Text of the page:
representations. That's a good approximation to reality, but it's not
    the exact truth. If 'int' is a four-byte type (which it is on many
    compilers), there's 24 different byte orders theoretically possible, 6
    of which would be identified as Little Endian by this code, 5 of them
    incorrectly. 18 of them would be identified as Big Endian, 17 of them
    incorrectly.

    This would all be pure pedantry, if it weren't for one thing: of those
    24 possible byte orders, something like 8 to 11 of them (I can't
    remember the exact number) are in actual use on real world machines.
    Even that would be relatively unimportant if bigendian and littlendian
    were overwhelmingly the most popular choices, but that's not even the
    case: the byte orders 2134 and 3412 have both been used in some fairly
    common machines.

    The really pedantic issue is that the standard doesn't even guarantee
    that 'char' and 'int' number the bits in the same order. A conforming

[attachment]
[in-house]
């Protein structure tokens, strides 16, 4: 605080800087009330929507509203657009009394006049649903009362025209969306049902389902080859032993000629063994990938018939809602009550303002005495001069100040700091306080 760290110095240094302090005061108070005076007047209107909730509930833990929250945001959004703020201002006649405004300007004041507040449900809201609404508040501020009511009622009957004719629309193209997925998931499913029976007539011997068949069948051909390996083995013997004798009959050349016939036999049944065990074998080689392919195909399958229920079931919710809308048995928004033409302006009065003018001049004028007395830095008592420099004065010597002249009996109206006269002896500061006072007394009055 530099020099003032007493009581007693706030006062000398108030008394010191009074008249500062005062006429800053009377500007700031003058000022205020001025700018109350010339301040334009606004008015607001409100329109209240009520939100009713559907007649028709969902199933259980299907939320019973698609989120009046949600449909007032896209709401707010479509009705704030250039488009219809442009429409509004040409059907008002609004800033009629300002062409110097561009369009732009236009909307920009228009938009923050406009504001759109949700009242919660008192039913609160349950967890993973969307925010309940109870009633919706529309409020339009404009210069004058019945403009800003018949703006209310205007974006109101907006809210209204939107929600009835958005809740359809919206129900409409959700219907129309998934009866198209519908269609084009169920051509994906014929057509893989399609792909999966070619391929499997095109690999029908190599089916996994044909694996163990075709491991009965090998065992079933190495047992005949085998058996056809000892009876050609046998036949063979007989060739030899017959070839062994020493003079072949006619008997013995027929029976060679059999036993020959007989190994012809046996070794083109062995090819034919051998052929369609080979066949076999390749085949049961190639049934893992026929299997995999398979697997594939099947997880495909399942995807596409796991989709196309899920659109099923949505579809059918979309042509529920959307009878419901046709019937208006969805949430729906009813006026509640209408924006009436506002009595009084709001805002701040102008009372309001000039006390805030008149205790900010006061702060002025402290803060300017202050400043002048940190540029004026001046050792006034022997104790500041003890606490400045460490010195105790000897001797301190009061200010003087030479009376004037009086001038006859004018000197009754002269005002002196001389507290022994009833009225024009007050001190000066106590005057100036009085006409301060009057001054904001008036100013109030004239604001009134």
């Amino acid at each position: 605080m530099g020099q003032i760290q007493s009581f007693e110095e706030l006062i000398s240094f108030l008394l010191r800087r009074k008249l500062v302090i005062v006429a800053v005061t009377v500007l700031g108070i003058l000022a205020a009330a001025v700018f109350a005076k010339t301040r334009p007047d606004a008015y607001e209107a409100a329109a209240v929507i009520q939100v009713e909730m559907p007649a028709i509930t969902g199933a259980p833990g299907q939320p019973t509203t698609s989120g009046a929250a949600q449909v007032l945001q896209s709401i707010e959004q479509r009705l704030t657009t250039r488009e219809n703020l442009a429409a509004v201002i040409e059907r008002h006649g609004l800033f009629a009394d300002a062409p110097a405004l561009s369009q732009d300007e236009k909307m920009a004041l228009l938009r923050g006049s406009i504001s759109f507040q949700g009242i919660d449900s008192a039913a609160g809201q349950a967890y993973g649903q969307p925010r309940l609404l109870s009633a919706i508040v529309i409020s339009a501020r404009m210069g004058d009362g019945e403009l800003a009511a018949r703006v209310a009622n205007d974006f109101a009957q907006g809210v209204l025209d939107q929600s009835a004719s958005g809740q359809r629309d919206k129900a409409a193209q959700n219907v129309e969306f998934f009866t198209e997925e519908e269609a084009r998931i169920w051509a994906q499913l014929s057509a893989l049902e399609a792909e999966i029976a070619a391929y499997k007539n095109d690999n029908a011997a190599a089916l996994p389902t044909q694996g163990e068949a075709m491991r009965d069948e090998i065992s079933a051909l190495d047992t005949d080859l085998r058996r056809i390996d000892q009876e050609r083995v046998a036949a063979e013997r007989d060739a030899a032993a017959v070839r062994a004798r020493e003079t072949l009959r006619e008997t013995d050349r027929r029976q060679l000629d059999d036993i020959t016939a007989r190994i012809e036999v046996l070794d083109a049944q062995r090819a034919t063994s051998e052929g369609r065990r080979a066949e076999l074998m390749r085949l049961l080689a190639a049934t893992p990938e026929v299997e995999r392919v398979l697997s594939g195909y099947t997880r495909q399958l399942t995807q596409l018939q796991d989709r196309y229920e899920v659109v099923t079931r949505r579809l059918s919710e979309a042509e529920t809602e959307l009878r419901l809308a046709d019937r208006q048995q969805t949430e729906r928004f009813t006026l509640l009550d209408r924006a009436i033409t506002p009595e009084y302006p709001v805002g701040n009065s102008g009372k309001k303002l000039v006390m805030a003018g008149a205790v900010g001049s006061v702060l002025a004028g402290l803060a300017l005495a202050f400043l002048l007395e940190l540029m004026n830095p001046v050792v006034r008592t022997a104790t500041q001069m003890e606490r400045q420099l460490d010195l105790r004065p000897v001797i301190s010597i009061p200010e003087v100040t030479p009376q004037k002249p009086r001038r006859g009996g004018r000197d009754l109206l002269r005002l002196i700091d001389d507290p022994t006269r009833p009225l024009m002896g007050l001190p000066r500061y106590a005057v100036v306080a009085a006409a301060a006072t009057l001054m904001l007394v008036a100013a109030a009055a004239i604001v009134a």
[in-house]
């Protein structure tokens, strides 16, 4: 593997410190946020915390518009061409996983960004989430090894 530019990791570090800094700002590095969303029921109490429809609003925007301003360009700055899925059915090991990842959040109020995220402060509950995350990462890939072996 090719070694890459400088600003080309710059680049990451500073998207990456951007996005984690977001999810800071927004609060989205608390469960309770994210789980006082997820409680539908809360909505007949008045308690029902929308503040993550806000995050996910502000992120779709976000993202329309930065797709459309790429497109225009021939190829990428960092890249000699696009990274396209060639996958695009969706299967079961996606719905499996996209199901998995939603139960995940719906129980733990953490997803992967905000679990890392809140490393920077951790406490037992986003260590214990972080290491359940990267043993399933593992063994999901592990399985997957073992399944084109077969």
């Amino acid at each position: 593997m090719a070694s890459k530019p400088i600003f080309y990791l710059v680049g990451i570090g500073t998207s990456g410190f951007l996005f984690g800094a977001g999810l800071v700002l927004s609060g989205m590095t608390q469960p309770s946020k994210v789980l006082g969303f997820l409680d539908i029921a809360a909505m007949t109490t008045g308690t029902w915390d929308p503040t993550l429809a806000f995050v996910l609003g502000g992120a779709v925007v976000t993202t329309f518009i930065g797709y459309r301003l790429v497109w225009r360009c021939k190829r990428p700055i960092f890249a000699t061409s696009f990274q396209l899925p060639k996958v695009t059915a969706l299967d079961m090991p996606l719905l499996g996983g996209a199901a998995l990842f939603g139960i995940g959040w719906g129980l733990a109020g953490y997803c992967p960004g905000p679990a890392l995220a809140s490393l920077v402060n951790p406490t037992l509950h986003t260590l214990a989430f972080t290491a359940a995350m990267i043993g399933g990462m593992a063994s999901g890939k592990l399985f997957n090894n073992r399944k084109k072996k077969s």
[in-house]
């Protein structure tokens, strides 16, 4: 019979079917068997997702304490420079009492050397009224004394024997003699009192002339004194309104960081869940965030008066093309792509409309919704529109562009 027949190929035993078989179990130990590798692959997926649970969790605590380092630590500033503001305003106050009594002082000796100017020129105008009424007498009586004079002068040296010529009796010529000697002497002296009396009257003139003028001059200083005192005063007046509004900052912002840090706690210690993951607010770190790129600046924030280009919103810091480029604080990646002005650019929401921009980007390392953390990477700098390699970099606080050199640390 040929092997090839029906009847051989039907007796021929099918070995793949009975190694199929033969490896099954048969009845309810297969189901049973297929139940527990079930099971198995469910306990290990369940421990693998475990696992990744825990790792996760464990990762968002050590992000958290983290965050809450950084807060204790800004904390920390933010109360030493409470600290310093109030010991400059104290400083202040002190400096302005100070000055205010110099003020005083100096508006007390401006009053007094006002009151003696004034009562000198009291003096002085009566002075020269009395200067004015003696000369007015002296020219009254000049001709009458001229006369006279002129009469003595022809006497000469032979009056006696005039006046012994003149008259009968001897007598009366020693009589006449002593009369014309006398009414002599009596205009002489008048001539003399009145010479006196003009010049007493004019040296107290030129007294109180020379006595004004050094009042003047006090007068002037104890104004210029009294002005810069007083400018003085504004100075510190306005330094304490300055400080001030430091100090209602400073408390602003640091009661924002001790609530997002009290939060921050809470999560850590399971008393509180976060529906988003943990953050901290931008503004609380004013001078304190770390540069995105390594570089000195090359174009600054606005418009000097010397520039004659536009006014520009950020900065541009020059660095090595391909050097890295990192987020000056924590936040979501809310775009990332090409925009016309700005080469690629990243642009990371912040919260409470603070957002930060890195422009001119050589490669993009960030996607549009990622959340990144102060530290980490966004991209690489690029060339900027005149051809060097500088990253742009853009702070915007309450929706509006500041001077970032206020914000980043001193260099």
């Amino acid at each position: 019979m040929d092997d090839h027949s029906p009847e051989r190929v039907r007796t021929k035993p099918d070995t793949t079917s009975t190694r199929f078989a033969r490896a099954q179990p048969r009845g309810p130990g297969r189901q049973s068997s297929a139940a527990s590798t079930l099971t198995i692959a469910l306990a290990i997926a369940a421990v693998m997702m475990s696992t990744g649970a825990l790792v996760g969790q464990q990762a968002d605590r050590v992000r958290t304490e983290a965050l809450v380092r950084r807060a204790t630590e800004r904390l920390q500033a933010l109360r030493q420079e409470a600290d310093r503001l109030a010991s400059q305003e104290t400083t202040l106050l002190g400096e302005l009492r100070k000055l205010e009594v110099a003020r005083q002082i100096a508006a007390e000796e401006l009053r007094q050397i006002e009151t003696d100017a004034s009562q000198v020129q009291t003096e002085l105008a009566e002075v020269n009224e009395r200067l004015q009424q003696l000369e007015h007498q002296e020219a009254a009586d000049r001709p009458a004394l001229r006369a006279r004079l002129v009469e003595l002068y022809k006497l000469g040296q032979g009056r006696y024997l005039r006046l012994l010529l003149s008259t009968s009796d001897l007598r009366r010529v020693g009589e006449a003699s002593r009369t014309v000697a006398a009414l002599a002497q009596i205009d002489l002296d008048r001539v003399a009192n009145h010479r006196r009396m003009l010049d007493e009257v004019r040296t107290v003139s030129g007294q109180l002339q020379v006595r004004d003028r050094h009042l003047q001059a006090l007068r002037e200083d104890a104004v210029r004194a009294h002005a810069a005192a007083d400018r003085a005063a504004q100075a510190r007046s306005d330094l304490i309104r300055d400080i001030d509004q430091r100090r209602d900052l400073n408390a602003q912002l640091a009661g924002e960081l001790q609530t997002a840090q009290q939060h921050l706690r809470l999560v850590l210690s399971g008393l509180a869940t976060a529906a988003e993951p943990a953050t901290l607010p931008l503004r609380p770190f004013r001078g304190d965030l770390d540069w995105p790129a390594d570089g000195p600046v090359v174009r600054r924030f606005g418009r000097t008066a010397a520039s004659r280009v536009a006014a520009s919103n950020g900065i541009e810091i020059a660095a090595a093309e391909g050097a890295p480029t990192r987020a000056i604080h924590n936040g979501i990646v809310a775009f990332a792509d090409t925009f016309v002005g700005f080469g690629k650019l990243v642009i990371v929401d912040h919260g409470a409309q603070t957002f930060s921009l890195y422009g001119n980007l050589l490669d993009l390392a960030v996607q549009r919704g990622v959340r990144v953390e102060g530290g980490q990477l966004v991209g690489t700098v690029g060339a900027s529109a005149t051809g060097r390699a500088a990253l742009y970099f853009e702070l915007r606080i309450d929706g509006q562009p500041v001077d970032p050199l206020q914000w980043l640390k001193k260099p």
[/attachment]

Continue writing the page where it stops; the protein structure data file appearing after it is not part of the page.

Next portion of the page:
implementation of C could use the same bit that is used by an 'int'
    object to store a value of '1' as the sign bit when the byte containing
    that bit is interpreted as a char.

    > I needed a few clarifications regarding this.
    >
    > 1. Can we use void * instead of char * ?


    No, because you cannot dereference a pointer to void.

    > 2. When do we use void * and when char * ?


    The key differences between char* and void* are that
    a) you cannot dereference or perform pointer arithmetic on void*
    b) there are implicit conversions between void* and any other pointer to
    to object type.

    The general rule is that you should use void* whenever the implicit
    conversions are sufficiently important. The standard library's mem*()
    functions are a good example where void* is appropriate, because they
    are frequently used on pointers to types other than char. You should use
    char* whenever your actually accessing the object as an array of
    characters, which requires pointer arithmetic and dereferencing. You
    should use unsigned char* when accessing the object as an array of
    uninterpreted bytes.

    > 3. Does the above typecast convert an integer to a char (1 byte) in
    > memory?


    There's no such thing as a typecast in C. There is a type conversion,